Review: Michael by Stephen Maurice Graham

Space Face Books was fairly quiet in 2016, but one of its few releases last year was a collection of Stephen Maurice Graham’s Michael comics, originally published online at Vice.com. It’s clear that the folks at Space Face and Graham put some thought into the design of the book – Michael is a 56-page full color paperback in a letterbox aspect, with a matte cover with glossy raised black ink, either by UV or thermography. The book’s format means that the comics had to be rearranged from their original printing to fit the page orientation, and the raised print gives the book a tactile element. It’s a nice print object, and in a sea of shoddily-printed paperbacks, I appreciated getting my hands on Michael.

 

Michael, the title character, is a man-child racing fast towards a dead end. Surrounded by toys and video games, Michael would prefer to live in a dream world than in reality. The collection shows us a year in the life of MIchael, playing games, avoiding social interaction, picking zits, and generally being a layabout. He lies to his mother about being socially engaged or cleaning up his apartment, gets picked on at work, all the while escaping into various dreamlands and fantasies.

 

Graham’s cartooning has a real energy to it, complemented by vivid color palettes. The colors of Michael are often the brightest and oddest when Michael is off in his own fantasy world, emphasizing the weirdness of the reality Michael tries to construct for himself. These fantasy worlds are juxtaposed with the utter mundanity of Michael’s existence. In some ways I’m reminded of Clowes’ recent comics, but I think Graham’s work plays to a different tune. In Clowes’ work, there are generally disparities between how the main character sees himself and who he truly is. It’s clear that despite the fantasies and daydreaming, Michael, at least at some level, understands his awkwardness and his social ineptitude. It’s also clear that Graham is figuring things out on the fly – the further you progress through the book, the better the cartooning gets.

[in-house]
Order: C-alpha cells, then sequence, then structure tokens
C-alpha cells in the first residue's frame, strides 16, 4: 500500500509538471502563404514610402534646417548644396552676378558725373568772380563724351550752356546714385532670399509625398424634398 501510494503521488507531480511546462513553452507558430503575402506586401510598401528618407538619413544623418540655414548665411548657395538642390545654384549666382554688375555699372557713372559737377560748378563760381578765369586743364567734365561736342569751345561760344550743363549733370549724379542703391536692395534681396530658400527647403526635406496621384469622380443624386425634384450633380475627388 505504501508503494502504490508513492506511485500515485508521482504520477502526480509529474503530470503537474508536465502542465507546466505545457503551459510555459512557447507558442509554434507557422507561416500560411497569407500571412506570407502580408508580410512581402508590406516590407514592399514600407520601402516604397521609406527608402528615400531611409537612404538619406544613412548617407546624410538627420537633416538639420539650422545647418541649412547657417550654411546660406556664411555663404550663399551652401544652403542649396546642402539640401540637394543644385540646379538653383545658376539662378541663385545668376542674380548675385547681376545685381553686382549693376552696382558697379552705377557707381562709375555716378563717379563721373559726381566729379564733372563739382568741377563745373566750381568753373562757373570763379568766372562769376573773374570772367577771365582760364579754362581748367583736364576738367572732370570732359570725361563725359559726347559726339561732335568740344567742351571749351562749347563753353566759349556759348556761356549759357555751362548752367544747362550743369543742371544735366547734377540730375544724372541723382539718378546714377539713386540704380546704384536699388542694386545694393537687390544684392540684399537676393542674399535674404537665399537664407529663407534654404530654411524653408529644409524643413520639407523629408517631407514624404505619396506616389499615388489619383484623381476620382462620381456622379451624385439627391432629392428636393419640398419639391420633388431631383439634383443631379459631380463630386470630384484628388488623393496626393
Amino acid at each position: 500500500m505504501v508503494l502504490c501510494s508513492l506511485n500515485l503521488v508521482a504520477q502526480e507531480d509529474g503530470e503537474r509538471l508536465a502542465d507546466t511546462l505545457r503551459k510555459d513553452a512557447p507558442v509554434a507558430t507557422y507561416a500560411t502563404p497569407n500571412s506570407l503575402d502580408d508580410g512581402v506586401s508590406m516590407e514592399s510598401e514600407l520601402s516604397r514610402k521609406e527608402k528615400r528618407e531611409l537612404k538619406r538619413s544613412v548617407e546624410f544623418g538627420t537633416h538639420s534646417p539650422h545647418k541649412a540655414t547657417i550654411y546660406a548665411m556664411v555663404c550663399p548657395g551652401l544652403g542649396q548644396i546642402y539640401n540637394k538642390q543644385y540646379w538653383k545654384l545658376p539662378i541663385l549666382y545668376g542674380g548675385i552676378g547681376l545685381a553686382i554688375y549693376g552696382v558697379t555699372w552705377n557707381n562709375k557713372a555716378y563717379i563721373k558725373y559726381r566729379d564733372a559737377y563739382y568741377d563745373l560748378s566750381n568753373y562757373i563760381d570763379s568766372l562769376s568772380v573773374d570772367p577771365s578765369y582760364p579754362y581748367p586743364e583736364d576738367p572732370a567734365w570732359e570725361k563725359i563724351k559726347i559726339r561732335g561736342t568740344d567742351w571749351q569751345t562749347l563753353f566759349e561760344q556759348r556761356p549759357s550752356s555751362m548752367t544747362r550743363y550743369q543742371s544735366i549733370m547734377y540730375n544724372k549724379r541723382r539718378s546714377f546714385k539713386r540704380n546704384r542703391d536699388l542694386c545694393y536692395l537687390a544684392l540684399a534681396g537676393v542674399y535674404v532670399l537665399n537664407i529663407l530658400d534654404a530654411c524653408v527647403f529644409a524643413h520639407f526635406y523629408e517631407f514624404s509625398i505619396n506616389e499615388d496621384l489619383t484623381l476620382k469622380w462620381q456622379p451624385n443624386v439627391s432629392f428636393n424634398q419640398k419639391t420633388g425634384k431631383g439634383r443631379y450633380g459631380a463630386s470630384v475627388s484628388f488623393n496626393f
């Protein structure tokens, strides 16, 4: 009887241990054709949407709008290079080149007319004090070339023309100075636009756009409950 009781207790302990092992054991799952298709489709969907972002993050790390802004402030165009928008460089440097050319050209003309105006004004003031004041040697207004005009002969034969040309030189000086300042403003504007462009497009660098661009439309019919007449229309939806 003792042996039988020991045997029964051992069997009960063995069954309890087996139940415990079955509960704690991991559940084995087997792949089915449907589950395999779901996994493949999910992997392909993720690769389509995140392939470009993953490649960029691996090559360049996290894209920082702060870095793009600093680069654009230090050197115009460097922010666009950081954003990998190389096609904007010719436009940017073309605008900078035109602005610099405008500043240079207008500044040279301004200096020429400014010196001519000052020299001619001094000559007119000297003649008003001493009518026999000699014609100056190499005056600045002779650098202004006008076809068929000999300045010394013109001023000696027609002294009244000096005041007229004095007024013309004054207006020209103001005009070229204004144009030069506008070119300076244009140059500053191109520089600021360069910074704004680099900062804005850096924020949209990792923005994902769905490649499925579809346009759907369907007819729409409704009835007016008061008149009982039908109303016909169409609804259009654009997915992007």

It’s easy to look at Micheal and see someone you know. And it’s easy to see Michael’s escapism as a release valve, symbolic of the ways millennials interact with popular culture in the ‘10s. But I think that even while Graham is poking fun at “geek culture,” there’s a level of understanding, an attention to detail in Michael that shows Graham’s love for that culture.

 

There are some things that do detract from the overall experience – like daily or weekly newspaper comics, the strips in Micheal are focused on the punchline. Being a collection of weekly strips means that the work is often in service to a punchline instead of developing Michael in a fuller way. That said, in Michael, Graham has created a new everyman in the alt-comics tradition. Michael is a hard character to root for, but he’s a character that keenly epitomizes the malaise of the millennial generation, their lack of economic prospects, their growing certainty that the world is pitched against them. And their obsession with Final Fantasy 7.

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